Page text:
On This Date: Mike D’Antoni resigns

March 14th 2012: Mike D’Antoni resigns

Mike D’Antoni resigned from the team on this date, days after the Knicks lost another close game on national TV on the road against the Chicago Bulls. D’Antoni, in the final year of his contract, was on the hotseat for most of the season. The NBA Lockout significantly reduced the amount of time D’Antoni could spend to create an offensive system and strengthen team chemistry. Because of the lockout, the team had little practice time and often had bouts of back-to-back-to-back games.

D’Antoni could never find a way to successfully mesh the trio of Carmelo Anthony, Amare Stoudemire, and Tyson Chandler. Melo & Amare in particular did not come into the season in great shape (due to the lockout) and D’Antoni was not able to find a way to build an offensive system that could take advantage of their strengths.

Additionally, the team lacked a point guard for most of the season. After the team amnestied Chauncey Billups, the team relied on Mike Bibby & Toney Douglas to reign in the point guard duties for the early stretch of the season. Both players struggled (for obvious reasons) and consequently led to Melo & Amare’s struggles.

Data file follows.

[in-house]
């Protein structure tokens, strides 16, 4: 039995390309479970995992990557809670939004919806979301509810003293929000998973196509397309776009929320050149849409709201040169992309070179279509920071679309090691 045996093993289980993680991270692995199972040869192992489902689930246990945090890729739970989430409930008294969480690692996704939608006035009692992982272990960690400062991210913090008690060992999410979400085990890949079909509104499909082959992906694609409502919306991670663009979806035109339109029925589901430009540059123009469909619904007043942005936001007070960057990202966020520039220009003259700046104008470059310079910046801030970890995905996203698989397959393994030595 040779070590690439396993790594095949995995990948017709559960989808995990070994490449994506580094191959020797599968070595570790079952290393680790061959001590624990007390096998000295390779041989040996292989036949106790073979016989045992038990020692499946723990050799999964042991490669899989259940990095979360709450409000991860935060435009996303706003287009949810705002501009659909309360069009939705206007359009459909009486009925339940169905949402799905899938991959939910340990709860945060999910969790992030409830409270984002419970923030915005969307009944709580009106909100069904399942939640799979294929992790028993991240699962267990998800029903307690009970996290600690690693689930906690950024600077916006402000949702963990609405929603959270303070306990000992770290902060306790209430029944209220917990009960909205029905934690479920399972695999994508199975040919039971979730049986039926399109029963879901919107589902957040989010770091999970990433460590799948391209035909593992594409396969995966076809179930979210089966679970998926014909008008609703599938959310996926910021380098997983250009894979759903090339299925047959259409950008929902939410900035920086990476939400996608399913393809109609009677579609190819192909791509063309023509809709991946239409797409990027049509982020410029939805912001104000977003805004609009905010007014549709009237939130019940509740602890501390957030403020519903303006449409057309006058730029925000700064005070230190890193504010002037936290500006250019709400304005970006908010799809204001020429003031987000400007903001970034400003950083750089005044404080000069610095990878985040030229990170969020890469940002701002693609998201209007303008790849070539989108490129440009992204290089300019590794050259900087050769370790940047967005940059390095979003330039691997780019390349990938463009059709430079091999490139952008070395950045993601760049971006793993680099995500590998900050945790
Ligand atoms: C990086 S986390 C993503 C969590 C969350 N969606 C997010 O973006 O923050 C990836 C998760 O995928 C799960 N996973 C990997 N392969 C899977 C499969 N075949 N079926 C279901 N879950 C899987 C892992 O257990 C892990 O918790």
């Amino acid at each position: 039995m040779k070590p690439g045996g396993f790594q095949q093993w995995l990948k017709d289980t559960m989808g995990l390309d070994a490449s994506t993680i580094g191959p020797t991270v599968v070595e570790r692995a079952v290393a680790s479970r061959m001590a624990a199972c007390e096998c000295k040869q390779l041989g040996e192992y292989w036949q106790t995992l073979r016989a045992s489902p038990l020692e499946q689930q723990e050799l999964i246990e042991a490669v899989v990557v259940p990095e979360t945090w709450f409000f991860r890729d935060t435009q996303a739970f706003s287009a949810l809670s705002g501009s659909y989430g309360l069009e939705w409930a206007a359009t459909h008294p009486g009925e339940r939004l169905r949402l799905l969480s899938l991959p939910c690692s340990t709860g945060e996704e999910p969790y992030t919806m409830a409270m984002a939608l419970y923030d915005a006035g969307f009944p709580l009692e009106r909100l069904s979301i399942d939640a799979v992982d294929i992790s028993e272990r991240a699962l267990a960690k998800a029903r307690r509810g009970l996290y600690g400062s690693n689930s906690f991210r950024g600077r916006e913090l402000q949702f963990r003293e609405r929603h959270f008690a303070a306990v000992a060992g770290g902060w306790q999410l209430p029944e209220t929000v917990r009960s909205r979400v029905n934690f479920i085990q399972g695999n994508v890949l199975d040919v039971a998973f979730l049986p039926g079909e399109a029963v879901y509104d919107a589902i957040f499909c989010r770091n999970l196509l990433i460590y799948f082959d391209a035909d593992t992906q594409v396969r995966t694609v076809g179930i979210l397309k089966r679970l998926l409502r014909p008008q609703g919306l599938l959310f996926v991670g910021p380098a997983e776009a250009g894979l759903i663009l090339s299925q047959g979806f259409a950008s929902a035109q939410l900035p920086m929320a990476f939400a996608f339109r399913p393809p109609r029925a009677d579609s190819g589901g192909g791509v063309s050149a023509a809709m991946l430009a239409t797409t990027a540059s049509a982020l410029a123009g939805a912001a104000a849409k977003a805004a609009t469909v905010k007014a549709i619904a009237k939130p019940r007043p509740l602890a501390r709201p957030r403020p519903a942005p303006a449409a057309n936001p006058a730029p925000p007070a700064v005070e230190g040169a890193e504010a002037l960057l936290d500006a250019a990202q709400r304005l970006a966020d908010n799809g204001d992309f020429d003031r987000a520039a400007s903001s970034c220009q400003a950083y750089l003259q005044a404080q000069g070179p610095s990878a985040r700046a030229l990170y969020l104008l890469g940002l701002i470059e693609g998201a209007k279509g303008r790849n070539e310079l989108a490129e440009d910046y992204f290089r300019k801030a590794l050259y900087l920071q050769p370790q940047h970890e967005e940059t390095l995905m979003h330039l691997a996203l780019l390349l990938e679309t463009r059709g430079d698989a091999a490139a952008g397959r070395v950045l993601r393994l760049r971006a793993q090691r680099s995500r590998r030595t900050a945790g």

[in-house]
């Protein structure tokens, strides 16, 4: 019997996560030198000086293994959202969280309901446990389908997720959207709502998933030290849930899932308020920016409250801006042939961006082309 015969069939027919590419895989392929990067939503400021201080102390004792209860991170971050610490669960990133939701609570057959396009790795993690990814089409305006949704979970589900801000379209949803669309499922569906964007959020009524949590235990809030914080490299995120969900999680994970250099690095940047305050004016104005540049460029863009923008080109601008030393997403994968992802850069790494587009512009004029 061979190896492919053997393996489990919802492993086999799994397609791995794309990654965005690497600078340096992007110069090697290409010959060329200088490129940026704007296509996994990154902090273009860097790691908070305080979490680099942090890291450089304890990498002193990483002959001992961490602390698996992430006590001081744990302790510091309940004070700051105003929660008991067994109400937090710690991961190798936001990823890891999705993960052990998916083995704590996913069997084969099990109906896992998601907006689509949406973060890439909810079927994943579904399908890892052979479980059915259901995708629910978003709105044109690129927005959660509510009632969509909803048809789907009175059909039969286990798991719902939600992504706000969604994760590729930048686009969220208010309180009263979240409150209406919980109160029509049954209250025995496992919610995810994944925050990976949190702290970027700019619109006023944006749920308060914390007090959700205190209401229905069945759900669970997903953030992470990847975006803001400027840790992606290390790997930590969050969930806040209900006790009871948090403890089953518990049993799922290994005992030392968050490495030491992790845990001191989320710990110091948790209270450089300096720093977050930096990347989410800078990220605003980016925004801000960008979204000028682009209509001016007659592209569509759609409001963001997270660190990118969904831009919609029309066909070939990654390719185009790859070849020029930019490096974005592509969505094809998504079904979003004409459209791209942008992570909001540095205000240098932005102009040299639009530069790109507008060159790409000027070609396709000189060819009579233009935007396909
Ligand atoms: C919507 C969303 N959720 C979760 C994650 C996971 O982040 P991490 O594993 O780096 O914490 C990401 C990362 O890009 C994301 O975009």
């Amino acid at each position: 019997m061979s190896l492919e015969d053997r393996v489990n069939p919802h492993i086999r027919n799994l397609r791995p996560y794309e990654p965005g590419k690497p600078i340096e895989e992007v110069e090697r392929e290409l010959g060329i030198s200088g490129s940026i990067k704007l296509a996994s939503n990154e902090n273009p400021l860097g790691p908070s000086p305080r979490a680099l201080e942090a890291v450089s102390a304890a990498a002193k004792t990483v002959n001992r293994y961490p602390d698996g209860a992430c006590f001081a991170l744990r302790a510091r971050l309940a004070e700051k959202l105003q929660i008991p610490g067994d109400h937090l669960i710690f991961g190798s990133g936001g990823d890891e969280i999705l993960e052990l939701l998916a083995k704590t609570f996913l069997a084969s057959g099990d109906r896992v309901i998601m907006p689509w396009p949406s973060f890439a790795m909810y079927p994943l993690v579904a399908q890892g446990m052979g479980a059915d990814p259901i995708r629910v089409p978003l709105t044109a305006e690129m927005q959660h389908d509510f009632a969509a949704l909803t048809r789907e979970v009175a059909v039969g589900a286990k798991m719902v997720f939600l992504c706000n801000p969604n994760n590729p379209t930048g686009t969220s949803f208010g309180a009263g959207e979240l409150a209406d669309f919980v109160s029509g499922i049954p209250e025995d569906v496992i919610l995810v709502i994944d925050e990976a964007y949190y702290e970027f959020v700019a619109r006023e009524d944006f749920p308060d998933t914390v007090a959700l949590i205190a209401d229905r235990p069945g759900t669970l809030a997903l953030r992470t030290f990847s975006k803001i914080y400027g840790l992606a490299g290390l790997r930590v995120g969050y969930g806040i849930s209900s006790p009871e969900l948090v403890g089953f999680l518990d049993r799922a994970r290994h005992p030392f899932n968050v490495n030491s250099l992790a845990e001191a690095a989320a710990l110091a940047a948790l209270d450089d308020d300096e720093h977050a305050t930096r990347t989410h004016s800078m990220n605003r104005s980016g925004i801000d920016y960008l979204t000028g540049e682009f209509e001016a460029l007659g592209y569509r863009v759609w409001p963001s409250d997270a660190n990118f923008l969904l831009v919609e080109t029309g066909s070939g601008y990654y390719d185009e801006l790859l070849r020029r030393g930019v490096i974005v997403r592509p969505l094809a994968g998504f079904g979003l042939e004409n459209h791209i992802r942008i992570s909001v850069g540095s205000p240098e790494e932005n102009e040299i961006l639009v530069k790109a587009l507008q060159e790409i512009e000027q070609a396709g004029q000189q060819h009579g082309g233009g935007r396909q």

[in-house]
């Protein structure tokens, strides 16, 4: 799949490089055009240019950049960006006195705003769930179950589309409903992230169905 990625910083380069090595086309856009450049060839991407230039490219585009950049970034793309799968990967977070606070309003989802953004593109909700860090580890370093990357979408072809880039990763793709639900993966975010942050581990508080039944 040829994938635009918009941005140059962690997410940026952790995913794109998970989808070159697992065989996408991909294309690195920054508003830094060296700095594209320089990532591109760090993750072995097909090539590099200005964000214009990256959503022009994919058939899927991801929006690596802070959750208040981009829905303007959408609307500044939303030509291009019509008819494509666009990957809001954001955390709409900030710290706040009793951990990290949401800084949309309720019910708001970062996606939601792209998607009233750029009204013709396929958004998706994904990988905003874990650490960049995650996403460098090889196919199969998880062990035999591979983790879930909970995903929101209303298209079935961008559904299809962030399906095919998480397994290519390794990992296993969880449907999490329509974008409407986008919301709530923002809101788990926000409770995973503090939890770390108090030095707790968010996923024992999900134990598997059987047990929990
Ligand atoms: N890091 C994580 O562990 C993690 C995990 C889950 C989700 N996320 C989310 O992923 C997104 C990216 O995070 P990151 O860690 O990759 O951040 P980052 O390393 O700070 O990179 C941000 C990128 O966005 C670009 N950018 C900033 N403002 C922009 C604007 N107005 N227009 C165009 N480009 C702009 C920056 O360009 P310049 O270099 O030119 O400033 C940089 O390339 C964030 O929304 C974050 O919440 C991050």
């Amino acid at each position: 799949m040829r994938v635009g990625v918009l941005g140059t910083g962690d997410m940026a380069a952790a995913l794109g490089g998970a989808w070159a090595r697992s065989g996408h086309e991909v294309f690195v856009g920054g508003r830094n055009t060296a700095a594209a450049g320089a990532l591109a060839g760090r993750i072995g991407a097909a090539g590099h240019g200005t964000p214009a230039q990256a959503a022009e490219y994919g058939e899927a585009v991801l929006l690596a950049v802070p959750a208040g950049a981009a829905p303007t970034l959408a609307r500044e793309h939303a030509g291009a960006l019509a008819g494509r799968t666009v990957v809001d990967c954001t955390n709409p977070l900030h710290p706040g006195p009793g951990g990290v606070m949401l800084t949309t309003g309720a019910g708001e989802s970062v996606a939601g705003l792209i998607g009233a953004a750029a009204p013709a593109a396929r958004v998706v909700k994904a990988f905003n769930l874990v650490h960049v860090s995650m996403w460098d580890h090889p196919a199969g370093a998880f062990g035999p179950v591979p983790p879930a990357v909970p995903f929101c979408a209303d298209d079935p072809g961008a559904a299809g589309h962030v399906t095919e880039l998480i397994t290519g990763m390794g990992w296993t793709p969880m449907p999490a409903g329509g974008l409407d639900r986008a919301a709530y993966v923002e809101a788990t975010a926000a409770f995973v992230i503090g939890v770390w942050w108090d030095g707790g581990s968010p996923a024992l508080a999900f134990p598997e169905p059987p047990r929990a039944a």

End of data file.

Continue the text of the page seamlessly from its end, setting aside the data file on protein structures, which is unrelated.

Furthermore, the rise of Jeremy Lin added additional pressure on the team to mesh in the 2nd half of the season. Once Melo returned from injury, both he and Lin could not seem to complement each other and the team continued to lose games.

Most of the attention focused on the clash in styles between Carmelo Anthony & Mike D’Antoni. While neither of them had a public outburst, it seemed that there just was not enough time to successfully build proper synergy between the two of them. After the big trade in February 2011, the entire team basically flipped over and there just was not enough time to develop a system. D’Antoni had an uptempo offensive system while Melo preferred a system that favored more isolation-heavy options.

At the time of his resignation, the Knicks were 18-24 and just suffered a 6 game losing streak (their 2nd 6-game losing streak of the season). Mike Woodson took over interim duties and the team reverted more to an isolation-heavy offense with an emphasis on defense. The Knicks went 18-6 to end the season to reach the playoffs. The Heat defeated the Knicks in 5 games.


March 14th 1992: Dick McGuire’s jersey retired

Dick McGuire’s number 15 was retired for the 2nd time on this date. The Knicks previously retired the number in 1986 for Earl Monroe. McGuire spent more than 8 decades with the Knicks as a player, coach, scout, and team executive. He was responsible for discovering various draft picks, including the point guard duo of Mark Jackson and Rod Strickland.